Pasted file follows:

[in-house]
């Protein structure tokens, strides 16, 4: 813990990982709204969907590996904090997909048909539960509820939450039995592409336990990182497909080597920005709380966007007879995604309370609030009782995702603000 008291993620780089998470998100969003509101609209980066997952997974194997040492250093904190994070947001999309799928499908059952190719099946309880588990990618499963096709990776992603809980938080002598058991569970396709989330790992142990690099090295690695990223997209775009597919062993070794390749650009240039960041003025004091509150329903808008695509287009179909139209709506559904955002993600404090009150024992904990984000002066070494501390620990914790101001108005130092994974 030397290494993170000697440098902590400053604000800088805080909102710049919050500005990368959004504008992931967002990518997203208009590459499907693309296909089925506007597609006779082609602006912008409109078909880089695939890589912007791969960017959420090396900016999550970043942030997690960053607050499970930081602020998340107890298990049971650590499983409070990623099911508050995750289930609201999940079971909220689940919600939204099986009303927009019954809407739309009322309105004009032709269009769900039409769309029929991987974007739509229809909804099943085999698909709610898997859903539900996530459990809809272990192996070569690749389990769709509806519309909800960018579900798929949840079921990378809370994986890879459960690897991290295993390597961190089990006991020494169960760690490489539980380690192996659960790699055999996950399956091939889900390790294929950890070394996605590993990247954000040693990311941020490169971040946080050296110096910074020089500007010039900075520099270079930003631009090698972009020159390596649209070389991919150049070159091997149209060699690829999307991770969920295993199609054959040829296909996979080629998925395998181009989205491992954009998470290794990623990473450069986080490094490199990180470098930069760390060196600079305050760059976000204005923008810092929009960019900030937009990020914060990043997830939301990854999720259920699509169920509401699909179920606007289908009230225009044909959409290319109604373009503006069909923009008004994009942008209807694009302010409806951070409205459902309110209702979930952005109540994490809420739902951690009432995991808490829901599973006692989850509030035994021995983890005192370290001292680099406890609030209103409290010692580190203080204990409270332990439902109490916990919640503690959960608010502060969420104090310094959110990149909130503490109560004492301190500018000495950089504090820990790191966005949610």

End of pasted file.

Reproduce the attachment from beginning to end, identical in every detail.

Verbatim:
[in-house]
């Protein structure tokens, strides 16, 4: 813990990982709204969907590996904090997909048909539960509820939450039995592409336990990182497909080597920005709380966007007879995604309370609030009782995702603000 008291993620780089998470998100969003509101609209980066997952997974194997040492250093904190994070947001999309799928499908059952190719099946309880588990990618499963096709990776992603809980938080002598058991569970396709989330790992142990690099090295690695990223997209775009597919062993070794390749650009240039960041003025004091509150329903808008695509287009179909139209709506559904955002993600404090009150024992904990984000002066070494501390620990914790101001108005130092994974 030397290494993170000697440098902590400053604000800088805080909102710049919050500005990368959004504008992931967002990518997203208009590459499907693309296909089925506007597609006779082609602006912008409109078909880089695939890589912007791969960017959420090396900016999550970043942030997690960053607050499970930081602020998340107890298990049971650590499983409070990623099911508050995750289930609201999940079971909220689940919600939204099986009303927009019954809407739309009322309105004009032709269009769900039409769309029929991987974007739509229809909804099943085999698909709610898997859903539900996530459990809809272990192996070569690749389990769709509806519309909800960018579900798929949840079921990378809370994986890879459960690897991290295993390597961190089990006991020494169960760690490489539980380690192996659960790699055999996950399956091939889900390790294929950890070394996605590993990247954000040693990311941020490169971040946080050296110096910074020089500007010039900075520099270079930003631009090698972009020159390596649209070389991919150049070159091997149209060699690829999307991770969920295993199609054959040829296909996979080629998925395998181009989205491992954009998470290794990623990473450069986080490094490199990180470098930069760390060196600079305050760059976000204005923008810092929009960019900030937009990020914060990043997830939301990854999720259920699509169920509401699909179920606007289908009230225009044909959409290319109604373009503006069909923009008004994009942008209807694009302010409806951070409205459902309110209702979930952005109540994490809420739902951690009432995991808490829901599973006692989850509030035994021995983890005192370290001292680099406890609030209103409290010692580190203080204990409270332990439902109490916990919640503690959960608010502060969420104090310094959110990149909130503490109560004492301190500018000495950089504090820990790191966005949610």